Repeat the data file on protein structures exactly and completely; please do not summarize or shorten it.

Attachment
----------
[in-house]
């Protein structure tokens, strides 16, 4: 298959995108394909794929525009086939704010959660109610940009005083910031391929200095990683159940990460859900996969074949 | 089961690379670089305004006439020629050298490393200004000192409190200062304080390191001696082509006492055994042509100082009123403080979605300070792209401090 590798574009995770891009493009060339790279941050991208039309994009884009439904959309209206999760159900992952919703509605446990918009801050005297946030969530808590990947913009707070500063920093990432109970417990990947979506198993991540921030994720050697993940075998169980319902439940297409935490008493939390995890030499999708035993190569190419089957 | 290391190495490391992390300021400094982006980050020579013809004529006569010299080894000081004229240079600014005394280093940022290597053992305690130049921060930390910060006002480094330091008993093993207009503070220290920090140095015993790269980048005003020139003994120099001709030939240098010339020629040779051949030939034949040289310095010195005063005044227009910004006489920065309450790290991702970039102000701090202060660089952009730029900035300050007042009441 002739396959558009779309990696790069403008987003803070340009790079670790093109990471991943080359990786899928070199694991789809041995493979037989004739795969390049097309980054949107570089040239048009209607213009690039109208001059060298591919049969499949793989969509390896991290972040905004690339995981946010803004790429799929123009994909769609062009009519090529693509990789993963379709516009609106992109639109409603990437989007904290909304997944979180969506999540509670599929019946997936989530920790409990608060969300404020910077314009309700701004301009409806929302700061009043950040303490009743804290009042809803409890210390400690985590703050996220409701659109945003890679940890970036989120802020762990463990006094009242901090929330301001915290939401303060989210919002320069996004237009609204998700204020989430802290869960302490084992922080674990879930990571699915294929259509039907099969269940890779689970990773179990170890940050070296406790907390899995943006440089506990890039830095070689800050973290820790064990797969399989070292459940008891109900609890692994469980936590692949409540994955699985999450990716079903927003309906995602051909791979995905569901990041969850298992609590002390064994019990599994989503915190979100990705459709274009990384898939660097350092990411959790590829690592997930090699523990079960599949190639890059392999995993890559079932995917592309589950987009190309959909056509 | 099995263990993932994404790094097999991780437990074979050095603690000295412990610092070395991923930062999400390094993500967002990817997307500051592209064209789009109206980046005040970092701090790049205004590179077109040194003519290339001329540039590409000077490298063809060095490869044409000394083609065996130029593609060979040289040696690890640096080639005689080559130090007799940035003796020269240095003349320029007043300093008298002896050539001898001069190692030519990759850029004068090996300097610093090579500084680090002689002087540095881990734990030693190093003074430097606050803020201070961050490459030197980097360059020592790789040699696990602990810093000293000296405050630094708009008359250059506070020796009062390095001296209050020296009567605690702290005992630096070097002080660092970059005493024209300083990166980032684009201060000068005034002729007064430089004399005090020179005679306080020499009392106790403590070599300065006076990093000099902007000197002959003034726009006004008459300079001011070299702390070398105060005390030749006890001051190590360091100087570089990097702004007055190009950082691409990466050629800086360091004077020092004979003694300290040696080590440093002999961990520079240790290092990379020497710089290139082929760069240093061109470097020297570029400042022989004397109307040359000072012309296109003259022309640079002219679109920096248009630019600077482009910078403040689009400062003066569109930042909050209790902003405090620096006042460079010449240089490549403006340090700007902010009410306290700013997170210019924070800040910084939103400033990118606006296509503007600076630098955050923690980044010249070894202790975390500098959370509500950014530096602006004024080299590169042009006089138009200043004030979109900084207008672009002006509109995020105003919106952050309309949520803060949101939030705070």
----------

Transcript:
[in-house]
């Protein structure tokens, strides 16, 4: 298959995108394909794929525009086939704010959660109610940009005083910031391929200095990683159940990460859900996969074949 | 089961690379670089305004006439020629050298490393200004000192409190200062304080390191001696082509006492055994042509100082009123403080979605300070792209401090 590798574009995770891009493009060339790279941050991208039309994009884009439904959309209206999760159900992952919703509605446990918009801050005297946030969530808590990947913009707070500063920093990432109970417990990947979506198993991540921030994720050697993940075998169980319902439940297409935490008493939390995890030499999708035993190569190419089957 | 290391190495490391992390300021400094982006980050020579013809004529006569010299080894000081004229240079600014005394280093940022290597053992305690130049921060930390910060006002480094330091008993093993207009503070220290920090140095015993790269980048005003020139003994120099001709030939240098010339020629040779051949030939034949040289310095010195005063005044227009910004006489920065309450790290991702970039102000701090202060660089952009730029900035300050007042009441 002739396959558009779309990696790069403008987003803070340009790079670790093109990471991943080359990786899928070199694991789809041995493979037989004739795969390049097309980054949107570089040239048009209607213009690039109208001059060298591919049969499949793989969509390896991290972040905004690339995981946010803004790429799929123009994909769609062009009519090529693509990789993963379709516009609106992109639109409603990437989007904290909304997944979180969506999540509670599929019946997936989530920790409990608060969300404020910077314009309700701004301009409806929302700061009043950040303490009743804290009042809803409890210390400690985590703050996220409701659109945003890679940890970036989120802020762990463990006094009242901090929330301001915290939401303060989210919002320069996004237009609204998700204020989430802290869960302490084992922080674990879930990571699915294929259509039907099969269940890779689970990773179990170890940050070296406790907390899995943006440089506990890039830095070689800050973290820790064990797969399989070292459940008891109900609890692994469980936590692949409540994955699985999450990716079903927003309906995602051909791979995905569901990041969850298992609590002390064994019990599994989503915190979100990705459709274009990384898939660097350092990411959790590829690592997930090699523990079960599949190639890059392999995993890559079932995917592309589950987009190309959909056509 | 099995263990993932994404790094097999991780437990074979050095603690000295412990610092070395991923930062999400390094993500967002990817997307500051592209064209789009109206980046005040970092701090790049205004590179077109040194003519290339001329540039590409000077490298063809060095490869044409000394083609065996130029593609060979040289040696690890640096080639005689080559130090007799940035003796020269240095003349320029007043300093008298002896050539001898001069190692030519990759850029004068090996300097610093090579500084680090002689002087540095881990734990030693190093003074430097606050803020201070961050490459030197980097360059020592790789040699696990602990810093000293000296405050630094708009008359250059506070020796009062390095001296209050020296009567605690702290005992630096070097002080660092970059005493024209300083990166980032684009201060000068005034002729007064430089004399005090020179005679306080020499009392106790403590070599300065006076990093000099902007000197002959003034726009006004008459300079001011070299702390070398105060005390030749006890001051190590360091100087570089990097702004007055190009950082691409990466050629800086360091004077020092004979003694300290040696080590440093002999961990520079240790290092990379020497710089290139082929760069240093061109470097020297570029400042022989004397109307040359000072012309296109003259022309640079002219679109920096248009630019600077482009910078403040689009400062003066569109930042909050209790902003405090620096006042460079010449240089490549403006340090700007902010009410306290700013997170210019924070800040910084939103400033990118606006296509503007600076630098955050923690980044010249070894202790975390500098959370509500950014530096602006004024080299590169042009006089138009200043004030979109900084207008672009002006509109995020105003919106952050309309949520803060949101939030705070």